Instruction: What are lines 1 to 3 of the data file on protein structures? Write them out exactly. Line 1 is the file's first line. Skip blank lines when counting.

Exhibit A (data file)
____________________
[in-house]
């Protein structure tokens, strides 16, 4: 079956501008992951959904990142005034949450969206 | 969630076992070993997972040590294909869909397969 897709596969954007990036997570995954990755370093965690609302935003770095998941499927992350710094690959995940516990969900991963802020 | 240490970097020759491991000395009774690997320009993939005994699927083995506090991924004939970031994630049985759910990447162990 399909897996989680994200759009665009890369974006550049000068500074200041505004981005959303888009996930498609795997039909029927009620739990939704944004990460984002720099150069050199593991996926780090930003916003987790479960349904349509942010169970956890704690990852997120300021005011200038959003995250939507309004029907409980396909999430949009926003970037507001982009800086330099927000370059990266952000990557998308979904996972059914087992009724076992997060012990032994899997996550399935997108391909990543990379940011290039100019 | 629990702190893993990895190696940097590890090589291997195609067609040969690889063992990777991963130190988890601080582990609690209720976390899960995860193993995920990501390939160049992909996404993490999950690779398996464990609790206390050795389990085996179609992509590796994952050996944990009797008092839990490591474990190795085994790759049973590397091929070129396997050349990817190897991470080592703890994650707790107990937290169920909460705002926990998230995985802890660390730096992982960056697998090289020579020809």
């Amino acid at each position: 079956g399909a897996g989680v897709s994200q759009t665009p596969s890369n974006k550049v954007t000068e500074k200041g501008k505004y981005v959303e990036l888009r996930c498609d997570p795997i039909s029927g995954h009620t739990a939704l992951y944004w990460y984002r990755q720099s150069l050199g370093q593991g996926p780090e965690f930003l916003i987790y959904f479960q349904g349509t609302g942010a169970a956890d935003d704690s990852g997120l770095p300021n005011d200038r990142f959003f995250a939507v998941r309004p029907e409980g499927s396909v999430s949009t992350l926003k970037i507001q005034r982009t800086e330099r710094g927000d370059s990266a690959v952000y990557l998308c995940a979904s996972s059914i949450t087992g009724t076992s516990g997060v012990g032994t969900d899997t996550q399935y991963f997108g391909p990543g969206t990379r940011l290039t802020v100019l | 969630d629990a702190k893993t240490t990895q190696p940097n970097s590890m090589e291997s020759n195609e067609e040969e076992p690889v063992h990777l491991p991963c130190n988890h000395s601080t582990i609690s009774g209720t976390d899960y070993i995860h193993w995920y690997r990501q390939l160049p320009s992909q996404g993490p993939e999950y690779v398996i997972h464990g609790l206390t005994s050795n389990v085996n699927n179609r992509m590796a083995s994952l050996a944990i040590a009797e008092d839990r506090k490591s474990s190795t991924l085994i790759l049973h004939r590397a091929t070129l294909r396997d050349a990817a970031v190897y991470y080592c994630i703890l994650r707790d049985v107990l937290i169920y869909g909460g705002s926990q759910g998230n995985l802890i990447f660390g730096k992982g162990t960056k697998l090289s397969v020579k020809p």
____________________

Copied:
[in-house]
């Protein structure tokens, strides 16, 4: 079956501008992951959904990142005034949450969206 | 969630076992070993997972040590294909869909397969 897709596969954007990036997570995954990755370093965690609302935003770095998941499927992350710094690959995940516990969900991963802020 | 240490970097020759491991000395009774690997320009993939005994699927083995506090991924004939970031994630049985759910990447162990 399909897996989680994200759009665009890369974006550049000068500074200041505004981005959303888009996930498609795997039909029927009620739990939704944004990460984002720099150069050199593991996926780090930003916003987790479960349904349509942010169970956890704690990852997120300021005011200038959003995250939507309004029907409980396909999430949009926003970037507001982009800086330099927000370059990266952000990557998308979904996972059914087992009724076992997060012990032994899997996550399935997108391909990543990379940011290039100019 | 629990702190893993990895190696940097590890090589291997195609067609040969690889063992990777991963130190988890601080582990609690209720976390899960995860193993995920990501390939160049992909996404993490999950690779398996464990609790206390050795389990085996179609992509590796994952050996944990009797008092839990490591474990190795085994790759049973590397091929070129396997050349990817190897991470080592703890994650707790107990937290169920909460705002926990998230995985802890660390730096992982960056697998090289020579020809």
């Amino acid at each position: 079956g399909a897996g989680v897709s994200q759009t665009p596969s890369n974006k550049v954007t000068e500074k200041g501008k505004y981005v959303e990036l888009r996930c498609d997570p795997i039909s029927g995954h009620t739990a939704l992951y944004w990460y984002r990755q720099s150069l050199g370093q593991g996926p780090e965690f930003l916003i987790y959904f479960q349904g349509t609302g942010a169970a956890d935003d704690s990852g997120l770095p300021n005011d200038r990142f959003f995250a939507v998941r309004p029907e409980g499927s396909v999430s949009t992350l926003k970037i507001q005034r982009t800086e330099r710094g927000d370059s990266a690959v952000y990557l998308c995940a979904s996972s059914i949450t087992g009724t076992s516990g997060v012990g032994t969900d899997t996550q399935y991963f997108g391909p990543g969206t990379r940011l290039t802020v100019l | 969630d629990a702190k893993t240490t990895q190696p940097n970097s590890m090589e291997s020759n195609e067609e040969e076992p690889v063992h990777l491991p991963c130190n988890h000395s601080t582990i609690s009774g209720t976390d899960y070993i995860h193993w995920y690997r990501q390939l160049p320009s992909q996404g993490p993939e999950y690779v398996i997972h464990g609790l206390t005994s050795n389990v085996n699927n179609r992509m590796a083995s994952l050996a944990i040590a009797e008092d839990r506090k490591s474990s190795t991924l085994i790759l049973h004939r590397a091929t070129l294909r396997d050349a990817a970031v190897y991470y080592c994630i703890l994650r707790d049985v107990l937290i169920y869909g909460g705002s926990q759910g998230n995985l802890i990447f660390g730096k992982g162990t960056k697998l090289s397969v020579k020809p």